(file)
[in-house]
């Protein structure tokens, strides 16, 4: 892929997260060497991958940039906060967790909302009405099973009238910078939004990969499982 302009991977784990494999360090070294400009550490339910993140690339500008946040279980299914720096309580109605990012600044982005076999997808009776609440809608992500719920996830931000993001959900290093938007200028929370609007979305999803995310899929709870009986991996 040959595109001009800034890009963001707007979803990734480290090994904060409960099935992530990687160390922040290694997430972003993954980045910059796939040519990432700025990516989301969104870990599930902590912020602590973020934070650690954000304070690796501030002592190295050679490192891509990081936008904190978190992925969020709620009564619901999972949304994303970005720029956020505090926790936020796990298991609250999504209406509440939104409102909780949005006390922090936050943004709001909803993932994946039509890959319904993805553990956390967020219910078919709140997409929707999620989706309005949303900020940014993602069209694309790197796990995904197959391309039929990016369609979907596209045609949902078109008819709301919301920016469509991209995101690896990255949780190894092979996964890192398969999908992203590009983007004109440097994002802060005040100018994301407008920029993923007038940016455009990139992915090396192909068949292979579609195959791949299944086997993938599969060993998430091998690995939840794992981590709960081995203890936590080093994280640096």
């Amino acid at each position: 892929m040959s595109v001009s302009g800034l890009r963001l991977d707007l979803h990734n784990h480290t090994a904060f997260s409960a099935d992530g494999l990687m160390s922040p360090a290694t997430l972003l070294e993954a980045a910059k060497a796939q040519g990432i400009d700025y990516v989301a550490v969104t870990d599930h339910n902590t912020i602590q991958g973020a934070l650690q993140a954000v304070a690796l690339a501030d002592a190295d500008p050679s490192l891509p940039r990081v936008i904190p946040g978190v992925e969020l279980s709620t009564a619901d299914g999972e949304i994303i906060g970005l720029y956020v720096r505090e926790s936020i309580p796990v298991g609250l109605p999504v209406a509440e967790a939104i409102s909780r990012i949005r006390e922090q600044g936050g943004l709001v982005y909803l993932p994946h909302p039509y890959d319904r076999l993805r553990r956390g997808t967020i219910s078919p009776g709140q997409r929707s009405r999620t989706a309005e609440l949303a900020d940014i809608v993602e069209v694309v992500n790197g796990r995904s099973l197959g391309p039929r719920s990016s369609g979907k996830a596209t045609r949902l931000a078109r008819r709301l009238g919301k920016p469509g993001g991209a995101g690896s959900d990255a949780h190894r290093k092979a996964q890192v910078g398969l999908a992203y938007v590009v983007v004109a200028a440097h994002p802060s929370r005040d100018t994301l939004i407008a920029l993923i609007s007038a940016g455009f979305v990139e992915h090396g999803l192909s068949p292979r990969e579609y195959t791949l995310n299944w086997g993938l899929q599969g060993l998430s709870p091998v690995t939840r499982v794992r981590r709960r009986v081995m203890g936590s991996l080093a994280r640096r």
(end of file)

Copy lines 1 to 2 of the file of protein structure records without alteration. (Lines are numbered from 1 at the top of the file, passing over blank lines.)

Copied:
[in-house]
């Protein structure tokens, strides 16, 4: 892929997260060497991958940039906060967790909302009405099973009238910078939004990969499982 302009991977784990494999360090070294400009550490339910993140690339500008946040279980299914720096309580109605990012600044982005076999997808009776609440809608992500719920996830931000993001959900290093938007200028929370609007979305999803995310899929709870009986991996 040959595109001009800034890009963001707007979803990734480290090994904060409960099935992530990687160390922040290694997430972003993954980045910059796939040519990432700025990516989301969104870990599930902590912020602590973020934070650690954000304070690796501030002592190295050679490192891509990081936008904190978190992925969020709620009564619901999972949304994303970005720029956020505090926790936020796990298991609250999504209406509440939104409102909780949005006390922090936050943004709001909803993932994946039509890959319904993805553990956390967020219910078919709140997409929707999620989706309005949303900020940014993602069209694309790197796990995904197959391309039929990016369609979907596209045609949902078109008819709301919301920016469509991209995101690896990255949780190894092979996964890192398969999908992203590009983007004109440097994002802060005040100018994301407008920029993923007038940016455009990139992915090396192909068949292979579609195959791949299944086997993938599969060993998430091998690995939840794992981590709960081995203890936590080093994280640096």